“They would have to pay people not to pollute. And that’s what TransCanada is asking for. It’s asking to be paid not to do bad things.”
Despite the fact that the U.S. has never lost a Chapter 11 NAFTA challenge, TransCanada believes it has a case.
“We have undertaken a careful evaluation of the administration’s action as it relates to NAFTA and believe there has been a clear violation of NAFTA in these circumstances,” said Mark Cooper, TransCanada’s senior media relations lead in a statement.
For its part, the Canadian government is distancing itself from the legal actions.
“The Government of Canada has no role in this dispute and is not in a position to comment.” John Babcock, spokesperson for Global Affairs Canada tersely wrote National Observer in an email.
At least one expert believes the lawsuits are designed to keep the pipeline issue in front of the politicians in the lead-up to the 2016 American election.
“I think what TransCanada is really doing here ultimately is making a political signal that this fight is not over and that the US presidential election matters on this,” said Bill Snapes, legal counsel for the Centre for Biological Diversity in Tucson, Arizona and a fellow at the American University Law School.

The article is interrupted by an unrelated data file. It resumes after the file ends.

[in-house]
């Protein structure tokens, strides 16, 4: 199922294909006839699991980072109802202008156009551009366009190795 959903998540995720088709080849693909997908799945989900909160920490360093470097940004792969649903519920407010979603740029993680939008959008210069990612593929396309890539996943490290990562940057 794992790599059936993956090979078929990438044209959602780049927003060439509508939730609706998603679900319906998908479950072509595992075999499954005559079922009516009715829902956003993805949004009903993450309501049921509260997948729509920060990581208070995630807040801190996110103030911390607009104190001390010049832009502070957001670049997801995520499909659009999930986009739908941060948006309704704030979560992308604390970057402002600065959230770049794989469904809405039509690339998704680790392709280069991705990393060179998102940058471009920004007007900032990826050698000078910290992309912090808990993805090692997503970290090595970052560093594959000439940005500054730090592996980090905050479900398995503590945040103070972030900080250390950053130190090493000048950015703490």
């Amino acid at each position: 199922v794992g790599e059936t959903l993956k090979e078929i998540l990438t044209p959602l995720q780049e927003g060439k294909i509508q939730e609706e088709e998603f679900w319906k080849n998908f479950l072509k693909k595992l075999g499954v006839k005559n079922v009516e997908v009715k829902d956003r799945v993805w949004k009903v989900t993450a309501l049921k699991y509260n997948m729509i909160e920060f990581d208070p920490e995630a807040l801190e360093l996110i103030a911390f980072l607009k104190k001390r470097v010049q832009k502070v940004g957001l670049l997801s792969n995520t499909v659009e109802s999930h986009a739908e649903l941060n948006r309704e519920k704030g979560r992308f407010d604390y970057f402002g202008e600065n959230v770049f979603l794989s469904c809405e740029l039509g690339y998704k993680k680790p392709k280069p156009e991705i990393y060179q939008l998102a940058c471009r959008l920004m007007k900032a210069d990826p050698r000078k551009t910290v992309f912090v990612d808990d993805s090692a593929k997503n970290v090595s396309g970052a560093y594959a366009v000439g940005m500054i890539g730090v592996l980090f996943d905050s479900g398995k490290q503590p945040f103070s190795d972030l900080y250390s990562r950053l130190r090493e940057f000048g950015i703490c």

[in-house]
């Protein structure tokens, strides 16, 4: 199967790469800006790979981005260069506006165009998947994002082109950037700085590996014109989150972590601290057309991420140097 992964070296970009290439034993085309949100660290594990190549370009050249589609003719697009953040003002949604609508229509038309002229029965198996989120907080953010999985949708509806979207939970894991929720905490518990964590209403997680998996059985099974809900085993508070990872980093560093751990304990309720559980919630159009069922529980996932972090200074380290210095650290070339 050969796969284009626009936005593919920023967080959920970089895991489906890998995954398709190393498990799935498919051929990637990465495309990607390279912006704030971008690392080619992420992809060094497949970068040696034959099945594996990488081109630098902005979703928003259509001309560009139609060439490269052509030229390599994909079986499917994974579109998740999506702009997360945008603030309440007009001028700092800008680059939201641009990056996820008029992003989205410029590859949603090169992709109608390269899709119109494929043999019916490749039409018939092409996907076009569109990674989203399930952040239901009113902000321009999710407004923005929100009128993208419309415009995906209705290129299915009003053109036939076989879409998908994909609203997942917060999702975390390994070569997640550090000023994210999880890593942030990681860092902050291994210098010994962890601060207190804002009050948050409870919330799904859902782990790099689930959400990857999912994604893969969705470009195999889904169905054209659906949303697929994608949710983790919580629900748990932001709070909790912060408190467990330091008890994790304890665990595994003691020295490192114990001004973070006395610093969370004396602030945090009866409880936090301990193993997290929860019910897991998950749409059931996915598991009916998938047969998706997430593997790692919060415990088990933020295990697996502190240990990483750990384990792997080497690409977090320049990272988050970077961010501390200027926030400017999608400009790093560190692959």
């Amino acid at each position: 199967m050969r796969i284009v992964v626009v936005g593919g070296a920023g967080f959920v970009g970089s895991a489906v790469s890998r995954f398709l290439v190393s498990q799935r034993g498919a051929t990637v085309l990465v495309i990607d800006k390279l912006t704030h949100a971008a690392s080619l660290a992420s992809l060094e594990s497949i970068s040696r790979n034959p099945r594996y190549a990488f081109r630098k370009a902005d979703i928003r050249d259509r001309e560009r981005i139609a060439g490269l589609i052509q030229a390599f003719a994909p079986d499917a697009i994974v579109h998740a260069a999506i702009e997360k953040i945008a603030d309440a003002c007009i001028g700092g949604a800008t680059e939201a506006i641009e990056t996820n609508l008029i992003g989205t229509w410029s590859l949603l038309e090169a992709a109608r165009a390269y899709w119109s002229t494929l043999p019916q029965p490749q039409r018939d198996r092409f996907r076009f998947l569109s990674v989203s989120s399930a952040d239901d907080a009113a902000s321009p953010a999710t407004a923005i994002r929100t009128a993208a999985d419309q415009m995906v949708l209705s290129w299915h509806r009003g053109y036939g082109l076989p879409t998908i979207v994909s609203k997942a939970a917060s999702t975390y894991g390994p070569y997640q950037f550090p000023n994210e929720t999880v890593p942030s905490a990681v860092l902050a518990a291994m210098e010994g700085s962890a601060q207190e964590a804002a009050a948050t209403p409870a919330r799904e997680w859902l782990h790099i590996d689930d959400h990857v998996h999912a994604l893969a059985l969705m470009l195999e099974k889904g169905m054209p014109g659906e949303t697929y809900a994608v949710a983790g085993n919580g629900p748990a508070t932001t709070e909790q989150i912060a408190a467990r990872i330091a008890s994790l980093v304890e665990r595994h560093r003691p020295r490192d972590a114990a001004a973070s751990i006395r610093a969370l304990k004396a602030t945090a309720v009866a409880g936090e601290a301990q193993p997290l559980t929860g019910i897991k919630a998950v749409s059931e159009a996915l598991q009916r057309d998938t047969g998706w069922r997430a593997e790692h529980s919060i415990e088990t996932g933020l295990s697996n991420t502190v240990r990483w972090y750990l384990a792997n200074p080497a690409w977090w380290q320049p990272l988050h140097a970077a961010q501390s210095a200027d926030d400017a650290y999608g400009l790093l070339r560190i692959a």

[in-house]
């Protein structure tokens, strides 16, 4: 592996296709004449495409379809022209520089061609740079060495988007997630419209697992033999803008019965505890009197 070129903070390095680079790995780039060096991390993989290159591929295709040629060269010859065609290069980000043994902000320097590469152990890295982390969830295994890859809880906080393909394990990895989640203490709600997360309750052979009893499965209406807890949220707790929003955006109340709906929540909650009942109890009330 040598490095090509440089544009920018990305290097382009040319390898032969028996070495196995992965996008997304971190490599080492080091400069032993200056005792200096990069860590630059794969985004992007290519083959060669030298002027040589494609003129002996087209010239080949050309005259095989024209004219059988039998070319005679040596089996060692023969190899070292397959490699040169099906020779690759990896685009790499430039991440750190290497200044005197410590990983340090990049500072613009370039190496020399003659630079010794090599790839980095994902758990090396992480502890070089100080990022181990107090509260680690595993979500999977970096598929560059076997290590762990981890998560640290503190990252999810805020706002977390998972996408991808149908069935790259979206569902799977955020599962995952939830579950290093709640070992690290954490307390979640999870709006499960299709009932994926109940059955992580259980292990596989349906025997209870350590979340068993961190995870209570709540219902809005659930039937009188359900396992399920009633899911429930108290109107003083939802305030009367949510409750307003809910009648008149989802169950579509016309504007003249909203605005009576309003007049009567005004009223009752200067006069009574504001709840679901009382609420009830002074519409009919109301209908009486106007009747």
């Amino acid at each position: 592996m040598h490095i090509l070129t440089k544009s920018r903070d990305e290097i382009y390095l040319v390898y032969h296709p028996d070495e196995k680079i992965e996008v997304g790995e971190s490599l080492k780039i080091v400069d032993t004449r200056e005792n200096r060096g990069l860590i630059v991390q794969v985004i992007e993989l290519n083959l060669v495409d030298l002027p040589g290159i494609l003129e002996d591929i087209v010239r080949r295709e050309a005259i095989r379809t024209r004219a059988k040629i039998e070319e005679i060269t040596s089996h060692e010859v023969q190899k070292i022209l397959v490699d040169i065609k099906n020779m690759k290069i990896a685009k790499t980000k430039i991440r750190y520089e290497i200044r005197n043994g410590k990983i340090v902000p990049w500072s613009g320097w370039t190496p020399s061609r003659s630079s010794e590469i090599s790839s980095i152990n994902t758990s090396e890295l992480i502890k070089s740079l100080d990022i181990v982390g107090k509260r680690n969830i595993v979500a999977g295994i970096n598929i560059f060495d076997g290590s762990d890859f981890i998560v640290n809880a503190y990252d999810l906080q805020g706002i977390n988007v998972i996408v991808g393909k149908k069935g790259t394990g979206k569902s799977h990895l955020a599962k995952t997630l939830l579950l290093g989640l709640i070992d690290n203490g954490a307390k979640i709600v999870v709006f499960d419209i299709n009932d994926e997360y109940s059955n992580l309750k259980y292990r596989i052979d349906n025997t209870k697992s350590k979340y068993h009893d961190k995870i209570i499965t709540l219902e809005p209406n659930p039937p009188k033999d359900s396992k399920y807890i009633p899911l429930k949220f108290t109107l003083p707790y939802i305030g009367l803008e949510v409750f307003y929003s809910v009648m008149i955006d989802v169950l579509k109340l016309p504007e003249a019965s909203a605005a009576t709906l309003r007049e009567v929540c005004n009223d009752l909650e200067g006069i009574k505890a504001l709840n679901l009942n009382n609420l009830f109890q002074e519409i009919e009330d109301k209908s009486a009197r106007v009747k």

“That’s what I see going on here, but legally, I don’t see much.”
Snape called both cases weak. “I conclude by reading them that TransCanada is more interested in press opportunities here than they are in changing or influencing underlying law.
“I think both cases are not merit-worthy.”
However, Snapes believes the pipeline decision could be overturned if the Republicans gain power in the next election. He says that would likely send pipeline opponents back to the streets and into the courts.
It wouldn’t be the first time.
In 2011, author and activist Bill McKibben helped organize a two-week civil disobedience campaign outside the White House to protest what he called “the fuse to the largest carbon bomb on the continent."
The protest was the largest civil disobedience protest of its kind since the 1960s. It resulted in the arrests of over 1,000 people, including prominent Canadian author Naomi Klein.
McKibben responded to the news of the lawsuits Wednesday night with the following statement: “This isn’t going to get the pipeline built, and it is going to remind Americans how many of our rights these agreements give away.